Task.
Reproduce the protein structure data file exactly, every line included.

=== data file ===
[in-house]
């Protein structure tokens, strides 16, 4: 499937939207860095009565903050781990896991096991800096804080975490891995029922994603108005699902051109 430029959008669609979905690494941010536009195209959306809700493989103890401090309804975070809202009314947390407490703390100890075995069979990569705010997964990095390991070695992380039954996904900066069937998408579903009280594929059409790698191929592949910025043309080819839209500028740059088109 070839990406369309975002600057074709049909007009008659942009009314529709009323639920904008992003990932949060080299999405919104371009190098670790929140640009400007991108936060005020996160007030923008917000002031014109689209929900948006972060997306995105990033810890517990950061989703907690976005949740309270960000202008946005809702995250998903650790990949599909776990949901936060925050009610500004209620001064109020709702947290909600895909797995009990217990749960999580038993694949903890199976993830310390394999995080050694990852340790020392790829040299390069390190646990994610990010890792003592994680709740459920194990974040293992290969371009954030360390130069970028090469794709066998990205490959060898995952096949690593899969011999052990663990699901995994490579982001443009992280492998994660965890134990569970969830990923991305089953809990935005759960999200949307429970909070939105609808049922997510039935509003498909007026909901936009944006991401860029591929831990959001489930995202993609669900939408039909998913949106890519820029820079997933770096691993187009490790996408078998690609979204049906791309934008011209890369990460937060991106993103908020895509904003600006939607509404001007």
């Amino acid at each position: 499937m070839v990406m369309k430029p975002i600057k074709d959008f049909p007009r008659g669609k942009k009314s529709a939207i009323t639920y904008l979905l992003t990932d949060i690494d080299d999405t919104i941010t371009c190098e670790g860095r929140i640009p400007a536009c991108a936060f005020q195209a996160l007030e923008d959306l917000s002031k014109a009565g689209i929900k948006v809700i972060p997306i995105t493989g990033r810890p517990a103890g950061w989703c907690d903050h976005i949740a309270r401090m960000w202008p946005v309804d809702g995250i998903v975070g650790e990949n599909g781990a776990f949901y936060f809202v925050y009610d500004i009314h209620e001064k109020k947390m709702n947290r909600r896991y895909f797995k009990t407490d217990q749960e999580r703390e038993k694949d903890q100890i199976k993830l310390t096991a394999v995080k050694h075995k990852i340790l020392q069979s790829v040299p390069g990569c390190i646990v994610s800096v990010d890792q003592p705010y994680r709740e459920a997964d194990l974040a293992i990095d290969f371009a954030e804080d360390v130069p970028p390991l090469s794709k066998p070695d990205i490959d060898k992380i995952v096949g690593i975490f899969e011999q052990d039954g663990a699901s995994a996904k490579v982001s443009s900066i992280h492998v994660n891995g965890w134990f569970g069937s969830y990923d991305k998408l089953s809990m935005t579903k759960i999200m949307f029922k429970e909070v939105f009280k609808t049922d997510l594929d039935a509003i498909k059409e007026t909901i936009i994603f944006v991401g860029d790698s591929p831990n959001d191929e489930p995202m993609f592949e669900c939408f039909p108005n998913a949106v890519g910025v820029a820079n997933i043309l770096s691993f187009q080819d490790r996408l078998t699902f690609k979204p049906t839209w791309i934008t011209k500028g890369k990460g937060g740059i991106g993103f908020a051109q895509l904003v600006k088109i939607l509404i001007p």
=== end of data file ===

[in-house]
């Protein structure tokens, strides 16, 4: 499937939207860095009565903050781990896991096991800096804080975490891995029922994603108005699902051109 430029959008669609979905690494941010536009195209959306809700493989103890401090309804975070809202009314947390407490703390100890075995069979990569705010997964990095390991070695992380039954996904900066069937998408579903009280594929059409790698191929592949910025043309080819839209500028740059088109 070839990406369309975002600057074709049909007009008659942009009314529709009323639920904008992003990932949060080299999405919104371009190098670790929140640009400007991108936060005020996160007030923008917000002031014109689209929900948006972060997306995105990033810890517990950061989703907690976005949740309270960000202008946005809702995250998903650790990949599909776990949901936060925050009610500004209620001064109020709702947290909600895909797995009990217990749960999580038993694949903890199976993830310390394999995080050694990852340790020392790829040299390069390190646990994610990010890792003592994680709740459920194990974040293992290969371009954030360390130069970028090469794709066998990205490959060898995952096949690593899969011999052990663990699901995994490579982001443009992280492998994660965890134990569970969830990923991305089953809990935005759960999200949307429970909070939105609808049922997510039935509003498909007026909901936009944006991401860029591929831990959001489930995202993609669900939408039909998913949106890519820029820079997933770096691993187009490790996408078998690609979204049906791309934008011209890369990460937060991106993103908020895509904003600006939607509404001007």
């Amino acid at each position: 499937m070839v990406m369309k430029p975002i600057k074709d959008f049909p007009r008659g669609k942009k009314s529709a939207i009323t639920y904008l979905l992003t990932d949060i690494d080299d999405t919104i941010t371009c190098e670790g860095r929140i640009p400007a536009c991108a936060f005020q195209a996160l007030e923008d959306l917000s002031k014109a009565g689209i929900k948006v809700i972060p997306i995105t493989g990033r810890p517990a103890g950061w989703c907690d903050h976005i949740a309270r401090m960000w202008p946005v309804d809702g995250i998903v975070g650790e990949n599909g781990a776990f949901y936060f809202v925050y009610d500004i009314h209620e001064k109020k947390m709702n947290r909600r896991y895909f797995k009990t407490d217990q749960e999580r703390e038993k694949d903890q100890i199976k993830l310390t096991a394999v995080k050694h075995k990852i340790l020392q069979s790829v040299p390069g990569c390190i646990v994610s800096v990010d890792q003592p705010y994680r709740e459920a997964d194990l974040a293992i990095d290969f371009a954030e804080d360390v130069p970028p390991l090469s794709k066998p070695d990205i490959d060898k992380i995952v096949g690593i975490f899969e011999q052990d039954g663990a699901s995994a996904k490579v982001s443009s900066i992280h492998v994660n891995g965890w134990f569970g069937s969830y990923d991305k998408l089953s809990m935005t579903k759960i999200m949307f029922k429970e909070v939105f009280k609808t049922d997510l594929d039935a509003i498909k059409e007026t909901i936009i994603f944006v991401g860029d790698s591929p831990n959001d191929e489930p995202m993609f592949e669900c939408f039909p108005n998913a949106v890519g910025v820029a820079n997933i043309l770096s691993f187009q080819d490790r996408l078998t699902f690609k979204p049906t839209w791309i934008t011209k500028g890369k990460g937060g740059i991106g993103f908020a051109q895509l904003v600006k088109i939607l509404i001007p």